Having made my decision I climbed back in through the bay window and waited expectantly for the Great Now to appear. What would it look like to live with no past to remember, no future to groan over? No future left or past. The Zen moment. Ah! An apple! Shall I touch its blistery skin?
So, the next day I’m sitting cross-legged in Washington Square, North Beach, talking to an older friend about my newfound decision to eliminate the negative, discard the past and refute the future. I’d forgotten Chuck was studying to be a psychiatrist. And that he had a part-time job in the same office as my Dad.
Next thing I knew it was Thorazine and “Sally, don’t you go downtown.” I was in the Langley Porter Psychiatric Institute, the bughouse, with Peter B., later one of the founding Diggers, also having a momentary lapse of judgment, and Loretta W., the first dyke I ever knew.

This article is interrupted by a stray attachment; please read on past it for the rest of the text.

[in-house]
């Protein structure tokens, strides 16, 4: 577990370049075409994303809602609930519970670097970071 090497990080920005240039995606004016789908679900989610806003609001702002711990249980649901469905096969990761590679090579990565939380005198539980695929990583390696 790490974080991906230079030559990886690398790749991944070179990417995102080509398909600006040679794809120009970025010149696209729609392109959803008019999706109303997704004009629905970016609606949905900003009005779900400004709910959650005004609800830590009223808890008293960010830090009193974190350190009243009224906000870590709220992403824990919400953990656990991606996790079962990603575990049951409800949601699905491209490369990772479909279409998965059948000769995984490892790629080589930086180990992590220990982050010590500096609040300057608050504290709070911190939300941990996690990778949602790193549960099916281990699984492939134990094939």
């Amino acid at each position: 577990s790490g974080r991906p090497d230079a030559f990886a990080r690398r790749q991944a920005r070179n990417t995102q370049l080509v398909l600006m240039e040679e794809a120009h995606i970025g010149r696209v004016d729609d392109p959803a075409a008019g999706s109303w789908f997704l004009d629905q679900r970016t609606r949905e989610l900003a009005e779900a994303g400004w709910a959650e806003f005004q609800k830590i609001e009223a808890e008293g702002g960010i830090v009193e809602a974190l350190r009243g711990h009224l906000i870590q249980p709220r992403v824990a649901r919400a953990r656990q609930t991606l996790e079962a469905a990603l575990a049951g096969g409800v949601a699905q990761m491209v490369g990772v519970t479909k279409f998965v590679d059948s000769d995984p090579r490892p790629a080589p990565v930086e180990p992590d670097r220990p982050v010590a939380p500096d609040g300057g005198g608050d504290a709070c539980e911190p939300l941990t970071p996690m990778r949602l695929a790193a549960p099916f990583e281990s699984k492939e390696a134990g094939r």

Hey, if I called her gay — that would be an anachronism too. In September 1964, the sexes were divided into straights, dykes (butch or femme) and fags. And I was totally blind to the offensive, dehumanizing implications of those words. Peter B., on the other hand, saw them perfectly clearly. I was a little in awe of him. He had a lofty intelligence. He stood on the sidelines, thinking, smiling ironically. He was a Ponderer.
Anyway, Loretta and Peter and I were pals. After a hard day at the bughouse, Peter and I would adjourn to a Divisadero Street r&b bar for a quick shot of red-eye. I studied his words, his facial expressions and his half-smiles. I wanted some of that east coast hipster cool, too.
Loretta taught me all about committing suicide and how it might get you into Langley Porter. She was older than me – at least thirty – and had had a sad awakening in the shower with her Marin County ex-lover.